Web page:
In this week’s “Know The Rules!,” I am sharing details about the Physical Safeguards of the Health Insurance Portability and Accountability Act (HIPAA) Security Standards, 45 CFR § 164.310.
An important step in protecting electronic protected health information (ePHI) is to implement reasonable and appropriate physical safeguards for information systems and related equipment and facilities.
The HIPAA Security Rule defines Physical Safeguards as:
“Physical measures, policies and procedures to protect a CE’s and BA’s electronic information systems and related buildings and equipment, from natural and environmental hazards, and unauthorized intrusion.”
As with all the standards in the HIPAA Security Rule, compliance with the Physical Safeguards standards requires Covered Entities (CEs) and Business Associates (BAs) to perform an evaluation of their security controls already in place, an accurate and thorough risk analysis, and a series of documented solutions derived from a number of factors unique to their organization.
- Facility Access Controls – 45 CFR § 164.310(a)(1)
- Contingency Operations (A)
- Facility Security Plan (A)
- Access Control and Validation Procedures (A)
- Maintenance Records (A)
- Workstation Use – 45 CFR § 164.310(b)
- Workstation Security – 45 CFR § 164.310(c)
- Device Media Controls – 45 CFR § 164.310(a)(1)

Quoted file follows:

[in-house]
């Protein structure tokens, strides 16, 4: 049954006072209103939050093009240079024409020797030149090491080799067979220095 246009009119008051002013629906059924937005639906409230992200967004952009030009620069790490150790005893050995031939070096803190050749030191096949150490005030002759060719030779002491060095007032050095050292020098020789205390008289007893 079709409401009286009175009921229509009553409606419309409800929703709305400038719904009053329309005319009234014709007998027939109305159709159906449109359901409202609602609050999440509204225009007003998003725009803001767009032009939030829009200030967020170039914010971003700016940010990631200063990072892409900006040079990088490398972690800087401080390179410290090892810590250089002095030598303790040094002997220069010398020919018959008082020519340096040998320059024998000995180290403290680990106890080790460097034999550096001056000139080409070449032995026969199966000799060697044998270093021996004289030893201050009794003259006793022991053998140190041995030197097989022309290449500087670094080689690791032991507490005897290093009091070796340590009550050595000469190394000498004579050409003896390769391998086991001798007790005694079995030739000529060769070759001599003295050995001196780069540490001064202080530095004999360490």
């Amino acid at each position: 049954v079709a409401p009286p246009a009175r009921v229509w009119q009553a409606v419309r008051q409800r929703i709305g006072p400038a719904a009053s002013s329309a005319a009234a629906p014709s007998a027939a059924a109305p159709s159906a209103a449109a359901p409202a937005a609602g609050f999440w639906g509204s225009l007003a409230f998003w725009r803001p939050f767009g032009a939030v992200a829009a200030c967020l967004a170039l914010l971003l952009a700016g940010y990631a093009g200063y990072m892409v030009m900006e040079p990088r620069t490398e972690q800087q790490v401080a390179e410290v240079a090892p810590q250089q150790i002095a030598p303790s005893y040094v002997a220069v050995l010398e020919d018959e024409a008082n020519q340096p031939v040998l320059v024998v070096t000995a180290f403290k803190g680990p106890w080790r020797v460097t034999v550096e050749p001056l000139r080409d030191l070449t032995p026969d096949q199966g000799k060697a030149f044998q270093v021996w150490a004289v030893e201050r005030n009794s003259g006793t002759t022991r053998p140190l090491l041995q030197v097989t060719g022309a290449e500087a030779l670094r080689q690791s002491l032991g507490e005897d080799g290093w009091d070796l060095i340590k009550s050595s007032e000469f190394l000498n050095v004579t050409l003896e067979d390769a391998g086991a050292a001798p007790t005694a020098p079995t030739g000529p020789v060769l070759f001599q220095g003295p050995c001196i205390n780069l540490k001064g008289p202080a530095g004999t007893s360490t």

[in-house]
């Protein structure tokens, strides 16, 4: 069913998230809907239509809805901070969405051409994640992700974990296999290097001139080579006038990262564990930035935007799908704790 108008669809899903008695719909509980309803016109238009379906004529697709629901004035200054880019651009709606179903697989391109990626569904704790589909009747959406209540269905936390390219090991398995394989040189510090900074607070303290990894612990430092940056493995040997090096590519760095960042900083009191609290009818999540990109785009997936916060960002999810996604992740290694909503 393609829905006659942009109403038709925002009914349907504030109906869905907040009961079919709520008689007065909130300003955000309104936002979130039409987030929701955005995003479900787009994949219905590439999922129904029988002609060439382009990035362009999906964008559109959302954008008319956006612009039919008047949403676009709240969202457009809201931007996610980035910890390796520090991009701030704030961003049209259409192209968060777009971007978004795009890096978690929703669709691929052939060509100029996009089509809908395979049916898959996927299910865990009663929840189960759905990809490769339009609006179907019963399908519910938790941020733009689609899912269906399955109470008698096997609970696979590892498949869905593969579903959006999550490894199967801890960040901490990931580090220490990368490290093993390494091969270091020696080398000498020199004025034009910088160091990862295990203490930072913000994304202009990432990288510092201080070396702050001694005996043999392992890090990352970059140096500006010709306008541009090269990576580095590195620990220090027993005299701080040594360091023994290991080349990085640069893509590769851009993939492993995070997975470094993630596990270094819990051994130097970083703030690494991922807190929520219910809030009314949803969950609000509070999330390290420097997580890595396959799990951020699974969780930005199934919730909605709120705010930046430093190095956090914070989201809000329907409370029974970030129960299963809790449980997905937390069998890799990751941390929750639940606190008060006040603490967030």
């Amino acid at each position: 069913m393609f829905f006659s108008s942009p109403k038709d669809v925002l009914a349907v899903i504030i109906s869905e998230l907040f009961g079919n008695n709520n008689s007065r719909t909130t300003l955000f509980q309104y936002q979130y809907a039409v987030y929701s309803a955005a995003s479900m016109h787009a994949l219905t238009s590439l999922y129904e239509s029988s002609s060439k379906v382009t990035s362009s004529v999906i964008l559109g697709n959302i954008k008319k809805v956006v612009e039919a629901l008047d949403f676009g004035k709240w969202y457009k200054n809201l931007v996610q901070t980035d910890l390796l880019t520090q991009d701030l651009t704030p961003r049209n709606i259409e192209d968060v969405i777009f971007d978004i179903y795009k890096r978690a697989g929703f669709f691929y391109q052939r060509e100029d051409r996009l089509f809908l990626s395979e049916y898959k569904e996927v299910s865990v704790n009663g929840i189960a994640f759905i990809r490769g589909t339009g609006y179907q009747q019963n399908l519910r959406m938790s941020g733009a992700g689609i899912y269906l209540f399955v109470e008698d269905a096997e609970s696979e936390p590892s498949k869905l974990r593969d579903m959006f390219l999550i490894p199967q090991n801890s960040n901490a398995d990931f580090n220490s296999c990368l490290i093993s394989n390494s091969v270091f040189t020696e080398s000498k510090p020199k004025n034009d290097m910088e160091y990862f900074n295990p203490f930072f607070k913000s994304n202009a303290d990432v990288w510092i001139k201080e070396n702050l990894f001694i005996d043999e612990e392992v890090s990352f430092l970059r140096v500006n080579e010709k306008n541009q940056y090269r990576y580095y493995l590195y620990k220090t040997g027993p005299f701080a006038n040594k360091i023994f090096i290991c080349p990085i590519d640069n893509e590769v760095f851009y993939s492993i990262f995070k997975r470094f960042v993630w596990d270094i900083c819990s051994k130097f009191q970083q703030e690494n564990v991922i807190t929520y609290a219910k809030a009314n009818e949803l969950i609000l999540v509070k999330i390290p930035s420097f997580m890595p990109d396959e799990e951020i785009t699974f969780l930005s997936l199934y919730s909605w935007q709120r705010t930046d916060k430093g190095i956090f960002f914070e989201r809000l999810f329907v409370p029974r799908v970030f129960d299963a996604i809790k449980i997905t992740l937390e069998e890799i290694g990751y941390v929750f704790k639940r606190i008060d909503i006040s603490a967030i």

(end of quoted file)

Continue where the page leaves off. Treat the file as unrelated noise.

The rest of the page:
- Disposal (R)
- Media Re-use (R)
- Accountability (A)
- Data Backup and Storage (A)
The following table contains a list of possible Security Area to Consider and Examples of Potential Security Measure for the Physical Safeguards.
Although the Physical Safeguard standard specifically references “workstations,” this is defined in the HIPAA Rules as:
“A computing device, for example a laptop or desktop computer, or any other device that performs similar functions and electronic media stored in its immediate environment.”
Portable electronic devices are included in this definition which includes tablets, smart phones, and similar portable electronic devices (and easily portable Thumb Drives). You should know physical security controls are often the simplest and least expensive forms of protection to secure PHI.
Some physical security controls may even have no cost incurred to implement – such as ensuring portable electronic devices (laptop computers, portable storage devices, and pen drives) are locked away when they are not in use. Another method is to limit the amount of PHI they contain.
Remember: Security is not a one-time project, but rather an on-going, dynamic process that will create new challenges as CEs’ & BAs’ organizations and technologies change. It is NOT a sprint, but instead a MARATHON!!
Covered Entities and Business Associates need to understand your patients are entrusting YOU with their most private and intimate details, they expect it to remain secure.
Besides, it is YOUR practice, YOUR patients, YOUR reputation and YOUR legacy! Why are you leaving yourself wide open to such risks?
For tips like this and more request your copy of our “HIPAA Security Rule – Know The Rules!” Newsletter Today.